With gasoline prices soaring this year, one might assume, justifiably, that hybrid and fuel-efficient small vehicle demand must also be on the rise, mimicking the market situation in 2008. However, history may not be repeating itself this time around. AutoPacific President George Peterson says, based on a study by the consulting group, that "small car and hybrid consideration is not tracking anywhere near the rate of the price of fuel as it did in 2008." Of the 68,000 people surveyed, only 21 percent are seriously considering purchasing either a compact or hybrid vehicle. This is down from 34 percent in 2008. This isn't to say that no one is buying smaller cars – they are – just that they might not be doing so solely because of high gas prices.
According to Peterson, there are a couple of reasons for the difference in consumer reaction to the spike in fuel prices this time around. One is that buyers know that the 2008 gasoline prices eventually came back down, so they see no reason to panic and trade-in their large gas-guzzlers for smaller, eco-friendlier vehicles. Reason number two is that fuel efficiency, even of larger vehicles, has improved over the past few years allowing drivers to keep them as they try to ride out the high gas prices.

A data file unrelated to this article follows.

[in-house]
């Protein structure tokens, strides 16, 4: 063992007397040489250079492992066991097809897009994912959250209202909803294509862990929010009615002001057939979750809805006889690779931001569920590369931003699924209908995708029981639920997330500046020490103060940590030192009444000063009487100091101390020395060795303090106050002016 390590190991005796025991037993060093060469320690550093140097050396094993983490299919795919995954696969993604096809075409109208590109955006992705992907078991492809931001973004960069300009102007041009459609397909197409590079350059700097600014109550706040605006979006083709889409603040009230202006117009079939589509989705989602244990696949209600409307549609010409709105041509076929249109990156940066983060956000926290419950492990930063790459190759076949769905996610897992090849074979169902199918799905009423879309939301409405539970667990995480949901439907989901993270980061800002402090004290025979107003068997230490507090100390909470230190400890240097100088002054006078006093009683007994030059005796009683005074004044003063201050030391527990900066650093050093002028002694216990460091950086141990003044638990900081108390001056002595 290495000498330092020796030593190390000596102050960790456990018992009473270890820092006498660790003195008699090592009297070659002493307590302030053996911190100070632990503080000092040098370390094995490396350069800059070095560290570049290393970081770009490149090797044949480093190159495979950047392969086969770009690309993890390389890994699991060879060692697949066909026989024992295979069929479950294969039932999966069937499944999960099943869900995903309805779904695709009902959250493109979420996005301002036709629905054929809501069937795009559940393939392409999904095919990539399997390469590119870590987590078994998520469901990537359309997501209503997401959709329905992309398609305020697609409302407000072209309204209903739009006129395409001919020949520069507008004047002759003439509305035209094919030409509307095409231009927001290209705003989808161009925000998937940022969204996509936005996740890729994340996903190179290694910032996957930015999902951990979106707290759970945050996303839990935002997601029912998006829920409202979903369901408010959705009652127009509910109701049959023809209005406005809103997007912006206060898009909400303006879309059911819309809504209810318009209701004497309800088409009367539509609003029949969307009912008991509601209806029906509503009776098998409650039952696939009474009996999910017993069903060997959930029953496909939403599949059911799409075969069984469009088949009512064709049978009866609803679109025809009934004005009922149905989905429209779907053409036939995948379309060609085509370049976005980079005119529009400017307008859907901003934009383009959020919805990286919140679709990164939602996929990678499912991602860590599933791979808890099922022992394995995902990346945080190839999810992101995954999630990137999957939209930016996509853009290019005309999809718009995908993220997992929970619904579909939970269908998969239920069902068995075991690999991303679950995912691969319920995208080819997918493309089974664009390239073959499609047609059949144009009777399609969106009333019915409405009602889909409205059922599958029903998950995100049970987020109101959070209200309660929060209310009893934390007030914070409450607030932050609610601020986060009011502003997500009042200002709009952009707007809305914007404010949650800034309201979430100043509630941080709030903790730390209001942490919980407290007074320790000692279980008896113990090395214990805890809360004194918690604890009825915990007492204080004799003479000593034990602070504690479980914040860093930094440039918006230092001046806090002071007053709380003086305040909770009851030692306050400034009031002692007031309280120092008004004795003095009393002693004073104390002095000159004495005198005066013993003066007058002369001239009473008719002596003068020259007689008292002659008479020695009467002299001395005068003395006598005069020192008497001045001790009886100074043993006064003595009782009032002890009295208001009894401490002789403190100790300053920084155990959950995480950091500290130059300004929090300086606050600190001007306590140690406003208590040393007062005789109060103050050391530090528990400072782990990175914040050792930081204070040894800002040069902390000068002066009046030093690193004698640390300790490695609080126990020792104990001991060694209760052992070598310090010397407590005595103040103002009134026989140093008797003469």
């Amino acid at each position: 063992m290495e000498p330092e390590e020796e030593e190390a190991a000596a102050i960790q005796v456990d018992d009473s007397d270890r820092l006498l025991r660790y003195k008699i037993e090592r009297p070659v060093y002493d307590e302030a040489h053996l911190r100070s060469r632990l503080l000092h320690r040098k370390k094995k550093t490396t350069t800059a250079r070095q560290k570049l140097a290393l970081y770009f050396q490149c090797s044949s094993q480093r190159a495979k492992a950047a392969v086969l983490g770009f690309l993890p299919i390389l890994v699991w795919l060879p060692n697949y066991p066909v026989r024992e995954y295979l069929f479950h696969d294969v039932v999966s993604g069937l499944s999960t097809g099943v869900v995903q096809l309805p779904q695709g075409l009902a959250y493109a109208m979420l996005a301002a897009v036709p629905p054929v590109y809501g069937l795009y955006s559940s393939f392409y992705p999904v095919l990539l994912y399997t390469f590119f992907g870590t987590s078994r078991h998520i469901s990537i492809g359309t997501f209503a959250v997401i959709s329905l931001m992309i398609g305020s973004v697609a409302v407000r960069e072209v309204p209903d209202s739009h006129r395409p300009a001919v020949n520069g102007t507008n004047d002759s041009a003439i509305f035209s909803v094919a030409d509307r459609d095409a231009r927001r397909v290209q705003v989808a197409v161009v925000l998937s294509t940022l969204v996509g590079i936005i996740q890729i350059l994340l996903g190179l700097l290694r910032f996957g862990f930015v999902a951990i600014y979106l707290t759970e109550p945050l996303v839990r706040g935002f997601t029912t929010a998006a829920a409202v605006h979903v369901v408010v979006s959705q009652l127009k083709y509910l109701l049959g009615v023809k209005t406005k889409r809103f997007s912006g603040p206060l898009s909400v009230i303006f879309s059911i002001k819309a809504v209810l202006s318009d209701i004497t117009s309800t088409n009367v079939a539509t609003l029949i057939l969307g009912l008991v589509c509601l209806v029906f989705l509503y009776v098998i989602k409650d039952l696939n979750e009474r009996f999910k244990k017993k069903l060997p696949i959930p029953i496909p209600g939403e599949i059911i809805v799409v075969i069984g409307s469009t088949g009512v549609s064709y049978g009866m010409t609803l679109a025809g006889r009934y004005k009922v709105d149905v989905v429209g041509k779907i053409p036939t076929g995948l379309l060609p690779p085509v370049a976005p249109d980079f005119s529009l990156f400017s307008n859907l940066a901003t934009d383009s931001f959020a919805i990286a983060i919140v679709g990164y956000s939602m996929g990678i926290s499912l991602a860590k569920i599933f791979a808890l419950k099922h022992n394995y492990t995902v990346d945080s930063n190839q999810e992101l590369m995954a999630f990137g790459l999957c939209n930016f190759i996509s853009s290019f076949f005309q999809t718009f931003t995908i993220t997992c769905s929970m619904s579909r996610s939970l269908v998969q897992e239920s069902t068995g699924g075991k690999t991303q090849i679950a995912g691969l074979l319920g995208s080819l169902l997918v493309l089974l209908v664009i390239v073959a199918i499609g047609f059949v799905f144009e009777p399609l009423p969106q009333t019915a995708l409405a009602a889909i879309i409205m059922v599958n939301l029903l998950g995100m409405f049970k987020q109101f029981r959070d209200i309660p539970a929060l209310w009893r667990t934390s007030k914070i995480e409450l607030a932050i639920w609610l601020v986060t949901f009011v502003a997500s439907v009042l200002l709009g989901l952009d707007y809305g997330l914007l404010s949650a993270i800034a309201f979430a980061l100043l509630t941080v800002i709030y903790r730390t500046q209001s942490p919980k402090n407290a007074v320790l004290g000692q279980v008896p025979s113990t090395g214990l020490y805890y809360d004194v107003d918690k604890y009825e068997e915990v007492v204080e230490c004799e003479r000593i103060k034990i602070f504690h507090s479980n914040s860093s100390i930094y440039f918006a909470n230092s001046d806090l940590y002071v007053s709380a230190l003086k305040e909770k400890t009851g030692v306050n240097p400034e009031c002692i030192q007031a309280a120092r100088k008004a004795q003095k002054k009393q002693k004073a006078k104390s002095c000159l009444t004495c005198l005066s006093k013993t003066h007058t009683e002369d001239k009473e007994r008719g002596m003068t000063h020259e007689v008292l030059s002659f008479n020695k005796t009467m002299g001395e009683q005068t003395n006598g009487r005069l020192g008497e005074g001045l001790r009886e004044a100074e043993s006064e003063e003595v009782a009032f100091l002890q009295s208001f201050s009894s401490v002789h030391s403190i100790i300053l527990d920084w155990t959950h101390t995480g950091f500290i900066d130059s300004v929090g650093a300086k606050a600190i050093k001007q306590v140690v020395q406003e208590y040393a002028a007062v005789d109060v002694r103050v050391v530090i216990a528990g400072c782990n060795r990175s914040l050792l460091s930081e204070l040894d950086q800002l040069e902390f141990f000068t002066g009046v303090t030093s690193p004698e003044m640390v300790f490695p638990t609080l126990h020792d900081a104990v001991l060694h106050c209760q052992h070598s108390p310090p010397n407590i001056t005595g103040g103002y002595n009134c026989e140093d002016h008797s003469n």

Still, automakers focusing on building more fuel efficient vehicles (i.e., pretty much all of them) need not fear. AutoPacific expects hybrid vehicle sales to grow to 1.3 million units by 2016 (we are currently at 300,000 units).

[Source: Automotive News – sub. req. | Image: A Siegel – C.C. License 2.0]

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